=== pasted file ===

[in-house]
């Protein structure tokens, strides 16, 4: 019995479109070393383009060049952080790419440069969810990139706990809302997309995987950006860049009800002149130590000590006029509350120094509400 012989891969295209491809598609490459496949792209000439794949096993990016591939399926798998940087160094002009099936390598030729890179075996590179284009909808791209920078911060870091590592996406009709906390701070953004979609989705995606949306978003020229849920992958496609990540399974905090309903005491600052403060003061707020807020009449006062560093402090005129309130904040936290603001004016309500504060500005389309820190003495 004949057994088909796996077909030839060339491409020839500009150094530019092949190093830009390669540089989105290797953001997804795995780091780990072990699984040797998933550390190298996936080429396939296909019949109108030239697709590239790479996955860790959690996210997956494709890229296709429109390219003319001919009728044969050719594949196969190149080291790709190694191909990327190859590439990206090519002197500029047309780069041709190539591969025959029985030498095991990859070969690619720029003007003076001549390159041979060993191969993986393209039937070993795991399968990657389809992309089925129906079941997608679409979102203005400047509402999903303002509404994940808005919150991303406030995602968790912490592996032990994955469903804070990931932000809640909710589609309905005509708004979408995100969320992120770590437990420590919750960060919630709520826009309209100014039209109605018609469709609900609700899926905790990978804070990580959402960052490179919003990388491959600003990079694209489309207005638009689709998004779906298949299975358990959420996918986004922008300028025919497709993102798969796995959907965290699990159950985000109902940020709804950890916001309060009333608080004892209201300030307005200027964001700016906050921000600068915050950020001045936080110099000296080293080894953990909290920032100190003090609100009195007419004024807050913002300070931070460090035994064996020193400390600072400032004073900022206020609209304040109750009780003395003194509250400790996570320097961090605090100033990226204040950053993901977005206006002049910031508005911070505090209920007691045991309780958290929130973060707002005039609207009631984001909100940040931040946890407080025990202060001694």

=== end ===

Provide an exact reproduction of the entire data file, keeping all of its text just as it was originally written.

[in-house]
């Protein structure tokens, strides 16, 4: 019995479109070393383009060049952080790419440069969810990139706990809302997309995987950006860049009800002149130590000590006029509350120094509400 012989891969295209491809598609490459496949792209000439794949096993990016591939399926798998940087160094002009099936390598030729890179075996590179284009909808791209920078911060870091590592996406009709906390701070953004979609989705995606949306978003020229849920992958496609990540399974905090309903005491600052403060003061707020807020009449006062560093402090005129309130904040936290603001004016309500504060500005389309820190003495 004949057994088909796996077909030839060339491409020839500009150094530019092949190093830009390669540089989105290797953001997804795995780091780990072990699984040797998933550390190298996936080429396939296909019949109108030239697709590239790479996955860790959690996210997956494709890229296709429109390219003319001919009728044969050719594949196969190149080291790709190694191909990327190859590439990206090519002197500029047309780069041709190539591969025959029985030498095991990859070969690619720029003007003076001549390159041979060993191969993986393209039937070993795991399968990657389809992309089925129906079941997608679409979102203005400047509402999903303002509404994940808005919150991303406030995602968790912490592996032990994955469903804070990931932000809640909710589609309905005509708004979408995100969320992120770590437990420590919750960060919630709520826009309209100014039209109605018609469709609900609700899926905790990978804070990580959402960052490179919003990388491959600003990079694209489309207005638009689709998004779906298949299975358990959420996918986004922008300028025919497709993102798969796995959907965290699990159950985000109902940020709804950890916001309060009333608080004892209201300030307005200027964001700016906050921000600068915050950020001045936080110099000296080293080894953990909290920032100190003090609100009195007419004024807050913002300070931070460090035994064996020193400390600072400032004073900022206020609209304040109750009780003395003194509250400790996570320097961090605090100033990226204040950053993901977005206006002049910031508005911070505090209920007691045991309780958290929130973060707002005039609207009631984001909100940040931040946890407080025990202060001694």